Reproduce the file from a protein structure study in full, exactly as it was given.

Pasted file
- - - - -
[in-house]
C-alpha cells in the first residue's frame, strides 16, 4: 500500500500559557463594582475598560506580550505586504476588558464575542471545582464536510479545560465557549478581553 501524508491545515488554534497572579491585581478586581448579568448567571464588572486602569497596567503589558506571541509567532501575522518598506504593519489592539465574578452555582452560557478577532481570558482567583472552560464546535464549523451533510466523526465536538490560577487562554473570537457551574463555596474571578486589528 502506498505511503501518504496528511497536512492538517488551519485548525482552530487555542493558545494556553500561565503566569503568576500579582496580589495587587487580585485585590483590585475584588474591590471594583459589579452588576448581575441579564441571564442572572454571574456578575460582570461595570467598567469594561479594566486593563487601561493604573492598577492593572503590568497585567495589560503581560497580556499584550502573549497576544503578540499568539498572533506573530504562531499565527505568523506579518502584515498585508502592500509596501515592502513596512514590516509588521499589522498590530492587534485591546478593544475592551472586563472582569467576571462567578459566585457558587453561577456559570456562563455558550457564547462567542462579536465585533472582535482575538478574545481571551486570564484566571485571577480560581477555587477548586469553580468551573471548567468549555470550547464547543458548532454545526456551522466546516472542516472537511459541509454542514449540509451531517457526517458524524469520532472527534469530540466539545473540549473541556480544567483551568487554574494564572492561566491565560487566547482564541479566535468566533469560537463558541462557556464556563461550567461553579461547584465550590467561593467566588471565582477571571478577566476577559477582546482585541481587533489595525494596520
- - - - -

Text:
[in-house]
C-alpha cells in the first residue's frame, strides 16, 4: 500500500500559557463594582475598560506580550505586504476588558464575542471545582464536510479545560465557549478581553 501524508491545515488554534497572579491585581478586581448579568448567571464588572486602569497596567503589558506571541509567532501575522518598506504593519489592539465574578452555582452560557478577532481570558482567583472552560464546535464549523451533510466523526465536538490560577487562554473570537457551574463555596474571578486589528 502506498505511503501518504496528511497536512492538517488551519485548525482552530487555542493558545494556553500561565503566569503568576500579582496580589495587587487580585485585590483590585475584588474591590471594583459589579452588576448581575441579564441571564442572572454571574456578575460582570461595570467598567469594561479594566486593563487601561493604573492598577492593572503590568497585567495589560503581560497580556499584550502573549497576544503578540499568539498572533506573530504562531499565527505568523506579518502584515498585508502592500509596501515592502513596512514590516509588521499589522498590530492587534485591546478593544475592551472586563472582569467576571462567578459566585457558587453561577456559570456562563455558550457564547462567542462579536465585533472582535482575538478574545481571551486570564484566571485571577480560581477555587477548586469553580468551573471548567468549555470550547464547543458548532454545526456551522466546516472542516472537511459541509454542514449540509451531517457526517458524524469520532472527534469530540466539545473540549473541556480544567483551568487554574494564572492561566491565560487566547482564541479566535468566533469560537463558541462557556464556563461550567461553579461547584465550590467561593467566588471565582477571571478577566476577559477582546482585541481587533489595525494596520